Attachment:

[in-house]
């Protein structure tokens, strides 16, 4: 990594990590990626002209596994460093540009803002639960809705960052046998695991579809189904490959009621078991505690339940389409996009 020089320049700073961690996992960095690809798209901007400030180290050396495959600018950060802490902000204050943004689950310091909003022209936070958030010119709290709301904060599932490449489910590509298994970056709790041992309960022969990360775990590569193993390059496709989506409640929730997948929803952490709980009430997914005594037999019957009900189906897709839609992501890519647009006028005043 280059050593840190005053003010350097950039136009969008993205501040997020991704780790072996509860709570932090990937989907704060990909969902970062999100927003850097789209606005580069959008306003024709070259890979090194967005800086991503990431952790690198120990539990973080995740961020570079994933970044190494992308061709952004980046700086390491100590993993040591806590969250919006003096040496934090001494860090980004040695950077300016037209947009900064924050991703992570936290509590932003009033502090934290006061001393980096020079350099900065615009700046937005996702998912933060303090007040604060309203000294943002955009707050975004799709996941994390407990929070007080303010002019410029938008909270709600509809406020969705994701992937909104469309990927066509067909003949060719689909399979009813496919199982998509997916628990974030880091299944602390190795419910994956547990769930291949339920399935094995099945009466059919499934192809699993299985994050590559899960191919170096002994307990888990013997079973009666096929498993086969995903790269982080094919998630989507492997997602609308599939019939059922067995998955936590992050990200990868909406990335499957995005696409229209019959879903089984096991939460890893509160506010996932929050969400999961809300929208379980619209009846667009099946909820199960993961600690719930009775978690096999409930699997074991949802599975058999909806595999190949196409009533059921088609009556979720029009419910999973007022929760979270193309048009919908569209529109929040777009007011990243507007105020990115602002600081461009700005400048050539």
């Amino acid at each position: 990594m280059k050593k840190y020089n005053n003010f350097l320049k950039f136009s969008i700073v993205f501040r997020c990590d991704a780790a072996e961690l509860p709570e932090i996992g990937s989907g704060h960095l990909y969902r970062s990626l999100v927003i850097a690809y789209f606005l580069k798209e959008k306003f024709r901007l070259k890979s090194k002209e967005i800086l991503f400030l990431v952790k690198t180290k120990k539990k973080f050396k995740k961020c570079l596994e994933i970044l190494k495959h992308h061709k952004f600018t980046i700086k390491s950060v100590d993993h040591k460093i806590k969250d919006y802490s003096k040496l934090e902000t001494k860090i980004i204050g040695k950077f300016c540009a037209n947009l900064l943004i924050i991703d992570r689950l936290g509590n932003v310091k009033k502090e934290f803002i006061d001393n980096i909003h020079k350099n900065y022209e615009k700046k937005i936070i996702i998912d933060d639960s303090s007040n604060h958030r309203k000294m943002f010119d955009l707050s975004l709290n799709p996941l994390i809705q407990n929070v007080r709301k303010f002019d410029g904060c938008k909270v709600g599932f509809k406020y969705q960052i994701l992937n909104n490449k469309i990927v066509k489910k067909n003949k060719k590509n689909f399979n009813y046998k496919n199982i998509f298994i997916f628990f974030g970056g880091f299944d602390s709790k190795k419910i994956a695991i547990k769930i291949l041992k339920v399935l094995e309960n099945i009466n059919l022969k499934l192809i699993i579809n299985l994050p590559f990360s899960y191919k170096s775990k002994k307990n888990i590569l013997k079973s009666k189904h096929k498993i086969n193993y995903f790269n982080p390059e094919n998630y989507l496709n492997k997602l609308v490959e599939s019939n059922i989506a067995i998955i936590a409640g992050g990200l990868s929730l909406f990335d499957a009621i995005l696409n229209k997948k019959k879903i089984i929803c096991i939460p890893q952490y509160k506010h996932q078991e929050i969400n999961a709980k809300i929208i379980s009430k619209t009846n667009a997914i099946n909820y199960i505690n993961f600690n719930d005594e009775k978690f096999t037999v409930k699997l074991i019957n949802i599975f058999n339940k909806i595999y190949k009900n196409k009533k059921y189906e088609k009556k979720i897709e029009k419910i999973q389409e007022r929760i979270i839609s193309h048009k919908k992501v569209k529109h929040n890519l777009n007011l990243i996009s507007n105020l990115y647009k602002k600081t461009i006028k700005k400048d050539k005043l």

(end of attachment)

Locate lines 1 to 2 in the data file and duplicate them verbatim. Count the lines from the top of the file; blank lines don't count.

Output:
[in-house]
């Protein structure tokens, strides 16, 4: 990594990590990626002209596994460093540009803002639960809705960052046998695991579809189904490959009621078991505690339940389409996009 020089320049700073961690996992960095690809798209901007400030180290050396495959600018950060802490902000204050943004689950310091909003022209936070958030010119709290709301904060599932490449489910590509298994970056709790041992309960022969990360775990590569193993390059496709989506409640929730997948929803952490709980009430997914005594037999019957009900189906897709839609992501890519647009006028005043 280059050593840190005053003010350097950039136009969008993205501040997020991704780790072996509860709570932090990937989907704060990909969902970062999100927003850097789209606005580069959008306003024709070259890979090194967005800086991503990431952790690198120990539990973080995740961020570079994933970044190494992308061709952004980046700086390491100590993993040591806590969250919006003096040496934090001494860090980004040695950077300016037209947009900064924050991703992570936290509590932003009033502090934290006061001393980096020079350099900065615009700046937005996702998912933060303090007040604060309203000294943002955009707050975004799709996941994390407990929070007080303010002019410029938008909270709600509809406020969705994701992937909104469309990927066509067909003949060719689909399979009813496919199982998509997916628990974030880091299944602390190795419910994956547990769930291949339920399935094995099945009466059919499934192809699993299985994050590559899960191919170096002994307990888990013997079973009666096929498993086969995903790269982080094919998630989507492997997602609308599939019939059922067995998955936590992050990200990868909406990335499957995005696409229209019959879903089984096991939460890893509160506010996932929050969400999961809300929208379980619209009846667009099946909820199960993961600690719930009775978690096999409930699997074991949802599975058999909806595999190949196409009533059921088609009556979720029009419910999973007022929760979270193309048009919908569209529109929040777009007011990243507007105020990115602002600081461009700005400048050539």